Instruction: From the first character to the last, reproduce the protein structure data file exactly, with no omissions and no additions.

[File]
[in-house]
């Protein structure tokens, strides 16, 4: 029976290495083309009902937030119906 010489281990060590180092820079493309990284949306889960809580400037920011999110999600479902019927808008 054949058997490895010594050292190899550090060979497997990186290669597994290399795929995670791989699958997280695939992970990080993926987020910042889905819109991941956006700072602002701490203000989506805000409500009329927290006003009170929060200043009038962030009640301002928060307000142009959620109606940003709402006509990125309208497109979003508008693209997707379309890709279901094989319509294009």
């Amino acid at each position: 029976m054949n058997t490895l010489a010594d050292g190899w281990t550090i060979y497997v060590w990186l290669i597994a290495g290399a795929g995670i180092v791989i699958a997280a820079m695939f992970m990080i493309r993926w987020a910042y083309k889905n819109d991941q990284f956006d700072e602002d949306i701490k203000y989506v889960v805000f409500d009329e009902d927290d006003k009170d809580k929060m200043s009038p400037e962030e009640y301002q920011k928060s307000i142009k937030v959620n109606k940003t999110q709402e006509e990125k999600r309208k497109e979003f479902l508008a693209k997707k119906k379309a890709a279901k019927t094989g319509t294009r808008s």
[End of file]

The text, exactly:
[in-house]
């Protein structure tokens, strides 16, 4: 029976290495083309009902937030119906 010489281990060590180092820079493309990284949306889960809580400037920011999110999600479902019927808008 054949058997490895010594050292190899550090060979497997990186290669597994290399795929995670791989699958997280695939992970990080993926987020910042889905819109991941956006700072602002701490203000989506805000409500009329927290006003009170929060200043009038962030009640301002928060307000142009959620109606940003709402006509990125309208497109979003508008693209997707379309890709279901094989319509294009």
């Amino acid at each position: 029976m054949n058997t490895l010489a010594d050292g190899w281990t550090i060979y497997v060590w990186l290669i597994a290495g290399a795929g995670i180092v791989i699958a997280a820079m695939f992970m990080i493309r993926w987020a910042y083309k889905n819109d991941q990284f956006d700072e602002d949306i701490k203000y989506v889960v805000f409500d009329e009902d927290d006003k009170d809580k929060m200043s009038p400037e962030e009640y301002q920011k928060s307000i142009k937030v959620n109606k940003t999110q709402e006509e990125k999600r309208k497109e979003f479902l508008a693209k997707k119906k379309a890709a279901k019927t094989g319509t294009r808008s």